Levi Joule examines the clarity behind notions that a gay Labour leader
would harm Labour’s standing with Maori and Pacific Island voters.
With nominations closing today in the Labour party leadership contest, there is set to be only three contenders. List MPs David Parker, Andrew Little and Wellington Central MP Grant Robertson are the three men hoping to become the next Labour leader.
Just as in the 2013 leadership contest, Grant Robertson’s sexuality has again been made an issue by the mainstream media.
Most recently the claim was made that Robertson’s sexuality would be problematic amongst Labour’s traditional Maori and Pacific base.
Is there any evidence to support this claim?
A 2011 Research New Zealand poll showed that Maori and Pacific Islanders were in fact more likely to be supportive of same sex marriage than European New Zealanders. Yet the homophobic claim continues to be made.
There were numerous pundits claiming that the Marriage Equality legislation introduced by Manurewa MP Louisa Wall in 2013 would erode Labour’s support in safe red seats such as Manurewa. Wall’s National
party opponent even attempted to highlight the issue during the recent election campaign. Not that it helped the Nats cause, the votes in Manurewa were barely any different to what was achieved in 2011.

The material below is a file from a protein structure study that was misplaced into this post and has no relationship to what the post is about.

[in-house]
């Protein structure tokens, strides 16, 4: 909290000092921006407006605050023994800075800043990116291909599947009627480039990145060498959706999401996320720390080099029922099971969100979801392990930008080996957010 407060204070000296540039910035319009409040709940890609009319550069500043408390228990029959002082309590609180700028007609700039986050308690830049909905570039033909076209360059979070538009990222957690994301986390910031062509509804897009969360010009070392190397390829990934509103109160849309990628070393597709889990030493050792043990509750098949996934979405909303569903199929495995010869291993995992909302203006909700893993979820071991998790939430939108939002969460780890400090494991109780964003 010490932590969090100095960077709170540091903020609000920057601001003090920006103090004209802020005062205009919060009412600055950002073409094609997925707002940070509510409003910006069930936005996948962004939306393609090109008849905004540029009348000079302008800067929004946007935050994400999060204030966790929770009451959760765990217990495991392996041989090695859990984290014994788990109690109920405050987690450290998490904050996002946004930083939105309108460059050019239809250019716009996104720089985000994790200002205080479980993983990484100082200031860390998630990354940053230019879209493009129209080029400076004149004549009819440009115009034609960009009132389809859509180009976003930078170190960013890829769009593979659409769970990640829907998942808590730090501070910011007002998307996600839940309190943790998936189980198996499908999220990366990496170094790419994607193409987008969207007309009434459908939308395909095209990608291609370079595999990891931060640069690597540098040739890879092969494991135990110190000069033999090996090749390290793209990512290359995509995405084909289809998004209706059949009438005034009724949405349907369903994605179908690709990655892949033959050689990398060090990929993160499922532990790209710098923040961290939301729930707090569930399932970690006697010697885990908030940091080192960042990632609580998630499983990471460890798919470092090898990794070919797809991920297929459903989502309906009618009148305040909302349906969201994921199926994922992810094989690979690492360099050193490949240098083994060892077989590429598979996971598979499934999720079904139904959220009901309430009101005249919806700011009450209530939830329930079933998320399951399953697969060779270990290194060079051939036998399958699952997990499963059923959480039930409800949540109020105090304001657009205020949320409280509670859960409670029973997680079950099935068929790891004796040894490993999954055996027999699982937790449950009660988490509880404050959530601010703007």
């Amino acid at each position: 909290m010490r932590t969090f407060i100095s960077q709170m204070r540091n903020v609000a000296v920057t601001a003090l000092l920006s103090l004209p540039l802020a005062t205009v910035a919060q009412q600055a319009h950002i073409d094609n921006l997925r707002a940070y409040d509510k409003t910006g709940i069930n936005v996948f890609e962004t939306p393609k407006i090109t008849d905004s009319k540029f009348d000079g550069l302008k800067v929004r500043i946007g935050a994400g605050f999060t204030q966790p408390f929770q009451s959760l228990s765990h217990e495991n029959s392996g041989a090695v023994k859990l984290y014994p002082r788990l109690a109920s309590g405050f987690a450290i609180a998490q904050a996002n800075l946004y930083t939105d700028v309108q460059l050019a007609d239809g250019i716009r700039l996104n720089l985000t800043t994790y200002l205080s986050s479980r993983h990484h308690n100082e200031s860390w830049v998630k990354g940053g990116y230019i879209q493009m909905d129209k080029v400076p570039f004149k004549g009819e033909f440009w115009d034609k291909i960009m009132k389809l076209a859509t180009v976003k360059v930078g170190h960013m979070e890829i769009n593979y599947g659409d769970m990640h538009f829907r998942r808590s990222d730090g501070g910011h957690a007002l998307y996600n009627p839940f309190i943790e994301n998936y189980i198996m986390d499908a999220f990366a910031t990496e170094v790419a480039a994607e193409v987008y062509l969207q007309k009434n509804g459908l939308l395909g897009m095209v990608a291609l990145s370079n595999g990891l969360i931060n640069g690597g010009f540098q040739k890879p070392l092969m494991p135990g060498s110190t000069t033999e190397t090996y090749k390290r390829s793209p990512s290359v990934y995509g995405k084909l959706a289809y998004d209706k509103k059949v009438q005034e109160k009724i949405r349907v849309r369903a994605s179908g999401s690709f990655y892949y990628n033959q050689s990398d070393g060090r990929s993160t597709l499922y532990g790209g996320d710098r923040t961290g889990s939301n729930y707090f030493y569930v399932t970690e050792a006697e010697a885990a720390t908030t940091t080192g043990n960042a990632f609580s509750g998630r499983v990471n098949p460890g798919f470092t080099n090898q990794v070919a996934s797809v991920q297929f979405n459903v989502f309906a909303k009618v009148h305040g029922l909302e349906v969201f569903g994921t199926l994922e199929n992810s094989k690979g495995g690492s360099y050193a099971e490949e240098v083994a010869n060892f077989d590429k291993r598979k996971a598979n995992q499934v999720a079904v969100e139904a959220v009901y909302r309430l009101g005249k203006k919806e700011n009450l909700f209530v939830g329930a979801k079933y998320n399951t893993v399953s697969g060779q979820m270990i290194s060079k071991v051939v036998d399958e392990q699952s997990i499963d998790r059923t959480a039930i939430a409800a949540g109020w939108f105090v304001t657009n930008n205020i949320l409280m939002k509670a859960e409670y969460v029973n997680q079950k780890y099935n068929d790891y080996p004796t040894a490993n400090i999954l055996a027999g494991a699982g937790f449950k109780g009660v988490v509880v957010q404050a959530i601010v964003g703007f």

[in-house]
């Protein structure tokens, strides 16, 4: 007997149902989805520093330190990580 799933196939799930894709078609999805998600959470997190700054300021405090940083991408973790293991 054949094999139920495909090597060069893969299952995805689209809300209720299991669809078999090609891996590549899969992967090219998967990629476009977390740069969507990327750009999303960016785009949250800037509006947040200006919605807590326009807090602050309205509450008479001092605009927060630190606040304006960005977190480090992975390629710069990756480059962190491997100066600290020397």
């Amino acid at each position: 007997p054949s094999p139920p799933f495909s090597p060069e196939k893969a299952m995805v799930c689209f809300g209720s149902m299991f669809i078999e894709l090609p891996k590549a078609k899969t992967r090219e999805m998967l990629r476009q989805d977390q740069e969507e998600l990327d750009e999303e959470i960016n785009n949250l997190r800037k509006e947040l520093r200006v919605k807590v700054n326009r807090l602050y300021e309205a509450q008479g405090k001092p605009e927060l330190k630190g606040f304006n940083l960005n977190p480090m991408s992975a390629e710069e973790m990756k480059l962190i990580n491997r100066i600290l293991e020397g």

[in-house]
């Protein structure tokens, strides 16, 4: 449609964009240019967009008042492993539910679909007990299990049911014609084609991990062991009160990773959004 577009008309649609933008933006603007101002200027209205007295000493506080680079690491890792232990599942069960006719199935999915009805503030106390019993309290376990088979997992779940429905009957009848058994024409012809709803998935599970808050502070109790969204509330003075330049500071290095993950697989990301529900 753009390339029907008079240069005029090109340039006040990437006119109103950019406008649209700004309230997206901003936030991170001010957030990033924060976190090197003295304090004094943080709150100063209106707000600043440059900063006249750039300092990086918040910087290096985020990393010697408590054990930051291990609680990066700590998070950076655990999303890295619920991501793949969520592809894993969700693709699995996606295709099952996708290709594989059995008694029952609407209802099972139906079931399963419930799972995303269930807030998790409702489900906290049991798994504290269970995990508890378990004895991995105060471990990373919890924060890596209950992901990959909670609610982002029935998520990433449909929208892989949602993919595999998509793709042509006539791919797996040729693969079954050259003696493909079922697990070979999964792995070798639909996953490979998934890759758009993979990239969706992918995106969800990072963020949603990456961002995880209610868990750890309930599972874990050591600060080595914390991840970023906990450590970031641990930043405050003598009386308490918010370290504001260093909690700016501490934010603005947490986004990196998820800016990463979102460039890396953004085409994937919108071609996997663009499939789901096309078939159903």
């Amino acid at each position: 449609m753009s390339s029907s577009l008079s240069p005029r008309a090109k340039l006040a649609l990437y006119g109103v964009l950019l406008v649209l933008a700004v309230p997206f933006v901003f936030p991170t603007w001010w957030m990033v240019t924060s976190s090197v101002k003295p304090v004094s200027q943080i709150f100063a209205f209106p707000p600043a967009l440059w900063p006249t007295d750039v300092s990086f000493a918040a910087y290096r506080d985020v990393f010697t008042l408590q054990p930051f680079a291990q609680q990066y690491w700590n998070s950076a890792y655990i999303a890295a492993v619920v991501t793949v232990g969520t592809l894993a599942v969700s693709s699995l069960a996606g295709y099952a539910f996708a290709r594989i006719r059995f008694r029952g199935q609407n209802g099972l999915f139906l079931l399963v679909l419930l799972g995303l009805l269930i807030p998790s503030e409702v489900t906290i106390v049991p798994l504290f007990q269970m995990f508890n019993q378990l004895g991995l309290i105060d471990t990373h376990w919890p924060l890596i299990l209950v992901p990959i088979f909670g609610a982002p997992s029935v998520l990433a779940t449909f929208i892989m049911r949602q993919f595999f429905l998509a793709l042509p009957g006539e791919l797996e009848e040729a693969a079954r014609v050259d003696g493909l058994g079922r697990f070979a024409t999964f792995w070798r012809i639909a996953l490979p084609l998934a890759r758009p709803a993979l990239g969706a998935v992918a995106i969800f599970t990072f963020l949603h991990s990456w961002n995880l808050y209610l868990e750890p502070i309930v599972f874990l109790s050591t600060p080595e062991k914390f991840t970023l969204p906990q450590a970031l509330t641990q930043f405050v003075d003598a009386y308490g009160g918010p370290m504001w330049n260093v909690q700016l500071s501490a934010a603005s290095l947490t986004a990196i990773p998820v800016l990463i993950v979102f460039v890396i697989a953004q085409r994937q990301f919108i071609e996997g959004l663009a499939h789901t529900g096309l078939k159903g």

Louisa Wall was a strong supporter of David Cunliffe’s leadership.
When David Cunliffe was in the middle of his brief re-run for the leadership, and visited a Pacific Island dominated Catholic church in South Auckland, claims were automatically made that it was a pitch for
the ‘homophobe vote.’
The church was in South Auckland and the congregation was brown. Must be homophobic right? Would this same accusation would have been thrown at Cunliffe had he visited a Pakeha dominated church of the same denomination in say Mt Eden?
This is not only an issue limited to the Labour leadership contest however. The notion that Maori and Pacific are inherently homophobic is a troubling discourse that runs throughout our community and it needs to
be tackled and exposed for the myth that it is. It is damaging to those that happen to be both GLBT and Maori/PI.
If those who continue to make such claims want to support it with some evidence, then the conversation might be worth having. Right now, they have none.
Article | Levi Joule